Naomi Klein: I’m Naomi Klein, reporting for The Intercept, and I’m here in London at the Houses of Parliament with Jeremy Corbyn, leader of the Labour Party, three weeks after the Labour Party in an historic election won many, many more seats than anybody predicted – except for some of the people in this room, who saw it coming. And it’s just an enormous pleasure to be here with Jeremy and to talk about the importance of a forward-looking, bold agenda to do battle with the right. Hi, Jeremy.
Jeremy Corbyn: Lovely to see you.
NK: So, Jeremy Corbyn, it’s been extraordinary being in the U.K. this week, and seeing the political space that you have opened up, and the fact that now we’re seeing the Tories try to poach some of your policies and scramble to try to appeal to young people by talking about maybe getting rid of tuition fees.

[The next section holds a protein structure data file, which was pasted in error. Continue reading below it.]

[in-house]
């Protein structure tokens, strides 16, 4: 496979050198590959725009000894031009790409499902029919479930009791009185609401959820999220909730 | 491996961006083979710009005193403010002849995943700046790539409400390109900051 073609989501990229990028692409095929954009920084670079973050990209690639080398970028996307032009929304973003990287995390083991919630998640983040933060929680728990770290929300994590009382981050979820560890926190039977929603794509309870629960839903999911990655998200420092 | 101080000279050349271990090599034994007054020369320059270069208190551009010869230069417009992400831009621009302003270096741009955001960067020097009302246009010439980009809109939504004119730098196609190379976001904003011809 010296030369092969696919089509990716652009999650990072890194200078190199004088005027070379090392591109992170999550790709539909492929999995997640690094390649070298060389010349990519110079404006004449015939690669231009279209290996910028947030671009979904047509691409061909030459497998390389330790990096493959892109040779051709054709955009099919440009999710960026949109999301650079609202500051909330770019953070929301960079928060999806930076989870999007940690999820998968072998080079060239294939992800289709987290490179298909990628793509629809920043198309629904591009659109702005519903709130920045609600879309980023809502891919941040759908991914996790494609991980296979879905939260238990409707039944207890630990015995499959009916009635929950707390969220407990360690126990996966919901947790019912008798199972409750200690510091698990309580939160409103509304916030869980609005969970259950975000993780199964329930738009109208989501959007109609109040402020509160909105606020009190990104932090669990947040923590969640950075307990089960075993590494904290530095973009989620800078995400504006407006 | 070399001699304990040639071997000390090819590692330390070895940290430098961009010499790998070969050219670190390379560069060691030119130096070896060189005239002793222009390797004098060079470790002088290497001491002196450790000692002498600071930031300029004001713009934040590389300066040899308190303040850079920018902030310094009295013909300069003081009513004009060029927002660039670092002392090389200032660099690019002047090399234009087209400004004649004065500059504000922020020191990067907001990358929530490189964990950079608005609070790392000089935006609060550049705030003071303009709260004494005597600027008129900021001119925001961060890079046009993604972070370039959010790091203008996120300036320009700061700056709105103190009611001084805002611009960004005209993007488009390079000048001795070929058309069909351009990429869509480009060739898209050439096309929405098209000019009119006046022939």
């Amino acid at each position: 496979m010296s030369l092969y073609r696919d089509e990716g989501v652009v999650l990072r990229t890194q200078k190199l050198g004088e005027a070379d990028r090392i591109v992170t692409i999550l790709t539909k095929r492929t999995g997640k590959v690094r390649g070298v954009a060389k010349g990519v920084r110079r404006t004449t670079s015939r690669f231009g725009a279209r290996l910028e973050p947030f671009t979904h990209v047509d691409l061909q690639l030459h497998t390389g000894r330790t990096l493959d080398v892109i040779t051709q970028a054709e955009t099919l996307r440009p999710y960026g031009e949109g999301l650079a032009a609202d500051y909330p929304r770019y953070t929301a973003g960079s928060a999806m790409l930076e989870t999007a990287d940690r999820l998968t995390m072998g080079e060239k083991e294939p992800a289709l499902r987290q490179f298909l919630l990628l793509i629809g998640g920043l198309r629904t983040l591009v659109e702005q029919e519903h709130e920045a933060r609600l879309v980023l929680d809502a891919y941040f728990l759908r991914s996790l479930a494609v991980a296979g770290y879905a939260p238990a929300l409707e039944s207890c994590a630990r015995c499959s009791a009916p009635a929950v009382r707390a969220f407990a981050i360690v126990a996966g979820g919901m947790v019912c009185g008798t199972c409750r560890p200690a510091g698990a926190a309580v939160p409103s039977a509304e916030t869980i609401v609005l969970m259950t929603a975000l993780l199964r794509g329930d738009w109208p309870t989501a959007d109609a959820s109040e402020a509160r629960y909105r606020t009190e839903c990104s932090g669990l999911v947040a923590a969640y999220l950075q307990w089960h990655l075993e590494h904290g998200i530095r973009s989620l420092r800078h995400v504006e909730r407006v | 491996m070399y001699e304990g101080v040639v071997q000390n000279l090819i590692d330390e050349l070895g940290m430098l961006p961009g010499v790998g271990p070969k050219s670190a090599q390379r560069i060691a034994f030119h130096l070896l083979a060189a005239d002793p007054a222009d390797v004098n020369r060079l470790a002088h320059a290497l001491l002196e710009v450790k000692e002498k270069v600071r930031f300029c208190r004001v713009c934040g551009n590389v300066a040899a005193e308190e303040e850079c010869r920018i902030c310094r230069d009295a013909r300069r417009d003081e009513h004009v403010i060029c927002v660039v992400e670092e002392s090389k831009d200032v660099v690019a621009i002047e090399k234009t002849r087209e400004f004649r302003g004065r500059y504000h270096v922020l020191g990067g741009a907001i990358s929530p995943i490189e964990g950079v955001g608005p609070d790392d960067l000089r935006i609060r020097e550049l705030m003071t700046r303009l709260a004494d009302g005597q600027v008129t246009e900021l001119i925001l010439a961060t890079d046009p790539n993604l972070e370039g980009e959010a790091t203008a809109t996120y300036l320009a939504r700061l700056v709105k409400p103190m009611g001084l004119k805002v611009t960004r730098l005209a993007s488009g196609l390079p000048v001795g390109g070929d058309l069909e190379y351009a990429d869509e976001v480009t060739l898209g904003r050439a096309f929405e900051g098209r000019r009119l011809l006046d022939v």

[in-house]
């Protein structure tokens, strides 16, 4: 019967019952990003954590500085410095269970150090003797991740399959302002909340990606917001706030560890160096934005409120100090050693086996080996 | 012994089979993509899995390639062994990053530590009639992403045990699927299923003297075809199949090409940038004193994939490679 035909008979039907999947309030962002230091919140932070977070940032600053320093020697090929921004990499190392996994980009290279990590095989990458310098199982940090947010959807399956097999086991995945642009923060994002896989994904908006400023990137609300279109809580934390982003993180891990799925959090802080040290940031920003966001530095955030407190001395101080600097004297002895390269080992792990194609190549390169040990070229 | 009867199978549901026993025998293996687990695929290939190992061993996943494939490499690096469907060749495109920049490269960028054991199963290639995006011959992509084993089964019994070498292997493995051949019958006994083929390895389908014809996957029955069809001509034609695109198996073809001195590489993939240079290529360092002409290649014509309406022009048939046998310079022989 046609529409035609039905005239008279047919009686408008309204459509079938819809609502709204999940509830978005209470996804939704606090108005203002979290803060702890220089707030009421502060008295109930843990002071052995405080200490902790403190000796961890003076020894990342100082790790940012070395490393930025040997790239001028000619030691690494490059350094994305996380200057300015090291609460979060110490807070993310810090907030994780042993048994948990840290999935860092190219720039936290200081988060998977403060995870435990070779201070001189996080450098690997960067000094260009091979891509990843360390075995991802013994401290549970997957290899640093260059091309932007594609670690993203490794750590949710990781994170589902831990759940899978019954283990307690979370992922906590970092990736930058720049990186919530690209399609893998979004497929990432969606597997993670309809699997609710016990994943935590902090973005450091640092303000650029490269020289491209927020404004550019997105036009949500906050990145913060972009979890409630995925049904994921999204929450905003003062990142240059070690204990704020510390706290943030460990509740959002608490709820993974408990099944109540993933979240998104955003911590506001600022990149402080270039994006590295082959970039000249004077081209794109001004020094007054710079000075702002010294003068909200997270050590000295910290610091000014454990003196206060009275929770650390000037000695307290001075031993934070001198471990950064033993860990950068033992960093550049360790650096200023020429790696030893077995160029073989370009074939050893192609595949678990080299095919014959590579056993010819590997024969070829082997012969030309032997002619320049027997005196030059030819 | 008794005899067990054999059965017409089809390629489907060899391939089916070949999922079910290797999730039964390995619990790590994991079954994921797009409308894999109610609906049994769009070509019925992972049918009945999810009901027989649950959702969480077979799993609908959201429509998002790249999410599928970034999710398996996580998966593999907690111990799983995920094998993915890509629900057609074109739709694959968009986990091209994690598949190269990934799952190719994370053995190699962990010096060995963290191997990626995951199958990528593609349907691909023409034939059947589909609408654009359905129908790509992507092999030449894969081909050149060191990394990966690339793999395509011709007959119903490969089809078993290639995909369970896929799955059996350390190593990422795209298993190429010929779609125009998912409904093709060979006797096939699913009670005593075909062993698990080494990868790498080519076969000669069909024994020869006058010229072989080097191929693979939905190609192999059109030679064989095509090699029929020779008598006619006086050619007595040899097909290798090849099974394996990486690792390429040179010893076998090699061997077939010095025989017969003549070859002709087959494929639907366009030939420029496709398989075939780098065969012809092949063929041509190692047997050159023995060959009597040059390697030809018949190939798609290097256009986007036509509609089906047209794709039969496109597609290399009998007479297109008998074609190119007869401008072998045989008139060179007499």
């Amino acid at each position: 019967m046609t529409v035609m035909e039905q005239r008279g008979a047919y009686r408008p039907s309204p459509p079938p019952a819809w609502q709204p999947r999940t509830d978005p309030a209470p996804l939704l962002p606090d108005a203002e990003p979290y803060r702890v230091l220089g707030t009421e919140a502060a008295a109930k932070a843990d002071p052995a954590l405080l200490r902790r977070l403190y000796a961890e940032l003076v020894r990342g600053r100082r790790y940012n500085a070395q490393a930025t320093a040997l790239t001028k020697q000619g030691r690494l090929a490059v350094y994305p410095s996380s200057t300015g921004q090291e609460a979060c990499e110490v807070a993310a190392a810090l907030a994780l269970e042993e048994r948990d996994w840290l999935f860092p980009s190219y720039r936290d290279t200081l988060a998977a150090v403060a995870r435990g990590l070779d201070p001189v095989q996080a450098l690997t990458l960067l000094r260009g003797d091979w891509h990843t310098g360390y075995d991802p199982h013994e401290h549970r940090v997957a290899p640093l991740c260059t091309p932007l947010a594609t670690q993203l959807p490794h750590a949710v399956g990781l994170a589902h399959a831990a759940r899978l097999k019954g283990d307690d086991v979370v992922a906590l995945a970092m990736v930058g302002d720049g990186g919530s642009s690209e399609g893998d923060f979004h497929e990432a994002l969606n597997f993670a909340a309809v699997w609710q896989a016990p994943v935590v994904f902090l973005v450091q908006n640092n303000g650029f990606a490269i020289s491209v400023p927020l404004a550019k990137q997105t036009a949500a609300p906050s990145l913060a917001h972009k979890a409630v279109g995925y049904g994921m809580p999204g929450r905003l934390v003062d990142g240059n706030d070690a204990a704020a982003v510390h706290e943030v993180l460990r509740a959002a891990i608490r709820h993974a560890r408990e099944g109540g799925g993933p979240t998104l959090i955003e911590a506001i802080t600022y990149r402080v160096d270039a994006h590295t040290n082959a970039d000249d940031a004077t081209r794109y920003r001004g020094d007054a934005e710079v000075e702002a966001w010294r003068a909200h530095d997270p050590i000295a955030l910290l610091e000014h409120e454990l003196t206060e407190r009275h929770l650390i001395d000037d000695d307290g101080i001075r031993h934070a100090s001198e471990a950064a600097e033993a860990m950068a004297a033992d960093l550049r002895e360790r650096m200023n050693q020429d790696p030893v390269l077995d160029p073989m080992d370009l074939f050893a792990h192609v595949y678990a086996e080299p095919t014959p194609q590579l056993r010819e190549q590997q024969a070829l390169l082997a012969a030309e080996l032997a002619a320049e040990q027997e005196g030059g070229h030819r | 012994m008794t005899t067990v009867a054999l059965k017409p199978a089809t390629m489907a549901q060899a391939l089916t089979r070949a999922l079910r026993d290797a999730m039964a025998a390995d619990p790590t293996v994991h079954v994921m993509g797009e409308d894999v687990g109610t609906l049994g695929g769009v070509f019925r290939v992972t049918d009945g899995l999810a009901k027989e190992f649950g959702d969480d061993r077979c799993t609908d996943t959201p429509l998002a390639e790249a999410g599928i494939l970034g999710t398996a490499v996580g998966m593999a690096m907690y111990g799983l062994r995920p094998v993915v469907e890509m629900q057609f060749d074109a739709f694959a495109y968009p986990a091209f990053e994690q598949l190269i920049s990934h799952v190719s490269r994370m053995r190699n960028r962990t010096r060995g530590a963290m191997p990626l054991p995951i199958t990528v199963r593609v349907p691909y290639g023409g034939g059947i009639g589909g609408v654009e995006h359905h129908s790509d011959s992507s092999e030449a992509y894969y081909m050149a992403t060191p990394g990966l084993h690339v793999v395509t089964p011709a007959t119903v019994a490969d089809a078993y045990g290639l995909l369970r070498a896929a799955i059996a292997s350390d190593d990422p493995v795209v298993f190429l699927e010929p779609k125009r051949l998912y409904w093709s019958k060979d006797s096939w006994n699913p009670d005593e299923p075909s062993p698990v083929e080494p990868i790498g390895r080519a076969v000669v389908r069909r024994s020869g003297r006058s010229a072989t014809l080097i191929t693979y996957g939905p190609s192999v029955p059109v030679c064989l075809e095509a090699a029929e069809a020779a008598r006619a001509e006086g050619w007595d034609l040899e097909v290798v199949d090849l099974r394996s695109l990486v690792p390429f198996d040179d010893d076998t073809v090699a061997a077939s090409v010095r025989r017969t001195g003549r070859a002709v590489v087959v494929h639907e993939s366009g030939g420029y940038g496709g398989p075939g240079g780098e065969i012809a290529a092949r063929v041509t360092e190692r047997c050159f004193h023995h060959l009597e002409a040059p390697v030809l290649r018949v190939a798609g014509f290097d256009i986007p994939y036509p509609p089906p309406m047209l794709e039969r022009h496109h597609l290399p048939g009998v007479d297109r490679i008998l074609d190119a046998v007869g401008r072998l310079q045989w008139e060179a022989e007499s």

JC: Well, social justice isn’t copyrighted, but it’s a bigger picture than just the individual issues.
NK: I want to talk about this extraordinary moment in which the project that really began under Thatcher in this country, and Reagan in the U.S. — the whole so-called consensus that never really was a consensus, the war on the collective, on the idea that we can do good things when we get together — is crumbling. But it’s also kind of a dangerous moment, when you have a vacuum of ideology, because dangerous ideas are also surging. So what is the plan to make sure that it is progressive, hopeful ideas that enter into this vacuum that has opened up?
JC: It’s been a very interesting two years. We’ve had two leadership elections in the Labour Party, which mobilized very large numbers of people. It’s not about me. It’s about a cause, it’s about people. And then we’ve just come out of a general election campaign in which we started in a very difficult political position and ended up gaining three million more votes than 2015, and the highest Labour vote in England for many, many decades.